And perhaps that’s what it’s all about.  In my less depressive moments, I think that there’s a deep and universal principle at work — which is that if you really, really trust the world (a world that includes words) and make yourself wholly vulnerable in the event of your trust being misplaced, the world always honors and rewards the trust and vulnerability.  You can call it faith or grace if you want.

~ Charles Foster, Emergence Magazine

For me, language is a freedom. As soon as you have found the words with which to express something, you are no longer incoherent, you are no longer trapped by your own emotions, by your own experiences; you can describe them, you can tell them, you can bring them out of yourself and give them to somebody else. That is an enormously liberating experience, and it worries me that more and more people are learning not to use language; they’re giving in to the banalities of the television media and shrinking their vocabulary, shrinking their own way of using this fabulous tool that human beings have refined over so many centuries into this extremely sensitive instrument. I don’t want to make it crude, I don’t want to make it into shopping-list language, I don’t want to make it into simply an exchange of information: I want to make it into the subtle, emotional, intellectual, freeing thing that it is and that it can be.

~ Jeanette Winterson

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The moon’s breath

Sunrise this morning.

The morning sings.
The egg-shaped moon
is exhaling clouds.
I breathe in and
exhale a song of my own.
I listen
as the symphony of birds
respond with hymns
of spring.

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Stories

In the wheat field.

To argue that the current extinction event could be averted if people just cared more and were willing to make more sacrifices is not wrong, exactly; still, it misses the point. It doesn’t much matter whether people care or don’t care. What matters is that people change the world. This capacity predates modernity.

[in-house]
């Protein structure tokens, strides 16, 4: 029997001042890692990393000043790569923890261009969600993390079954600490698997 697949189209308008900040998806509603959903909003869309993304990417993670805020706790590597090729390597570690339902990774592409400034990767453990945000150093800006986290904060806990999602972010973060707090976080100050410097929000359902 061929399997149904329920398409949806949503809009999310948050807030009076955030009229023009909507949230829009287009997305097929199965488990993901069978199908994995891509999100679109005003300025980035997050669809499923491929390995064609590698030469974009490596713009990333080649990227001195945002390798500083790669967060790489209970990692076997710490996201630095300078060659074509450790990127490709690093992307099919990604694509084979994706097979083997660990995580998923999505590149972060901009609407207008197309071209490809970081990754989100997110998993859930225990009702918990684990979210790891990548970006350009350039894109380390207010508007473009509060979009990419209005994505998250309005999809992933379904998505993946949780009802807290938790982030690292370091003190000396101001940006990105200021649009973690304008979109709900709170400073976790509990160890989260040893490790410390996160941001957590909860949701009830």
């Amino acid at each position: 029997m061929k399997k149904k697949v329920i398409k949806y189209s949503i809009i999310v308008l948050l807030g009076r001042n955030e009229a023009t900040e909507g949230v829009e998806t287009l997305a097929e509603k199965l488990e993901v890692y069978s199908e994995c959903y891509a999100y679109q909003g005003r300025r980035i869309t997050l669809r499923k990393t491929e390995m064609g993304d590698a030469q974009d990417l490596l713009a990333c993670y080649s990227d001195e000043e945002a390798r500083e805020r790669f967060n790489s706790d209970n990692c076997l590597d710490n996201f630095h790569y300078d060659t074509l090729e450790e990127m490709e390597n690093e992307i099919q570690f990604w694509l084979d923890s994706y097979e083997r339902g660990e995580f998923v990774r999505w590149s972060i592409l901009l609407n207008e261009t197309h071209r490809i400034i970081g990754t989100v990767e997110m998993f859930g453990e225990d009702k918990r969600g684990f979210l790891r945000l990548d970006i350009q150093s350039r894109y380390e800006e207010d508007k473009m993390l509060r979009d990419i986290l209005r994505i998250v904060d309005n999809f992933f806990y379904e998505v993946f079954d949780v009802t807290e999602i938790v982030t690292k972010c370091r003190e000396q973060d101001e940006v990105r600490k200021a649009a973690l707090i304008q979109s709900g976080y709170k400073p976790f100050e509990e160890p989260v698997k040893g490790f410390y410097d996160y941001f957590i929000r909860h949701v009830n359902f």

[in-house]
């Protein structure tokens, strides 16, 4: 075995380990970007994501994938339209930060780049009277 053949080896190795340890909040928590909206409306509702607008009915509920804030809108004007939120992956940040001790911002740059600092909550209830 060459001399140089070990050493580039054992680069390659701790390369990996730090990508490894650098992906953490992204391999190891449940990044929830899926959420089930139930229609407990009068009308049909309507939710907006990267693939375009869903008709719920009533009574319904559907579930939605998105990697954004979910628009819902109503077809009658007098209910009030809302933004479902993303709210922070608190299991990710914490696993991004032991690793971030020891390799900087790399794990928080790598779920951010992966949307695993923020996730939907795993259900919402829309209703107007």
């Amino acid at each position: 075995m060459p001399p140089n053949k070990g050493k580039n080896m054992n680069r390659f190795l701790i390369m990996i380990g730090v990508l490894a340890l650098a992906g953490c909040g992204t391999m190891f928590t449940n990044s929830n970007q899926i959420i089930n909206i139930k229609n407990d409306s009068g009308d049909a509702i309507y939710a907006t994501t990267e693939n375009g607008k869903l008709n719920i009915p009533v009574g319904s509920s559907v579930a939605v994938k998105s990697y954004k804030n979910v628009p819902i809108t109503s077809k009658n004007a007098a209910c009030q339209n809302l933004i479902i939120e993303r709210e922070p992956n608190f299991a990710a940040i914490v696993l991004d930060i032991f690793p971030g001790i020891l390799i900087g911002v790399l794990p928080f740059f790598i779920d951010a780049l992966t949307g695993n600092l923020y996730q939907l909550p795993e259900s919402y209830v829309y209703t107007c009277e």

~ Elizabeth Kolbert, The Sixth Extinction: An Unnatural History

Caretaking is the utmost spiritual and physical responsibility of our time, and perhaps that stewardship is finally our place in the web of life, our work, the solution to the mystery that we are. There are already so many holes in the universe that will never again be filled, and each of them forces us to question why we permitted such loss, such tearing away at the fabric of life, and how we will live with our planet in the future.

~ Linda Hogan, Dwellings:  A Spiritual History of the Living World

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Writing

Ali (the deer who spent time in our garden last summer when her mother would leave her for the day). It’s easy to tell it’s her because she is smaller than usual.

The planet will never come alive for you unless your songs and stories give life to all the beings, seen and unseen, that inhabit a living Earth.

– Amitav Ghosh

As our world appears to spin more and more out of balance, what are the stories that speak to this darkening time? What stories are destroying us, and what stories are sustaining us, helping us to find a path that can return us to a point of balance, a place of belonging?

~ Llewellyn Vaughn-Lee, Emergence Magazine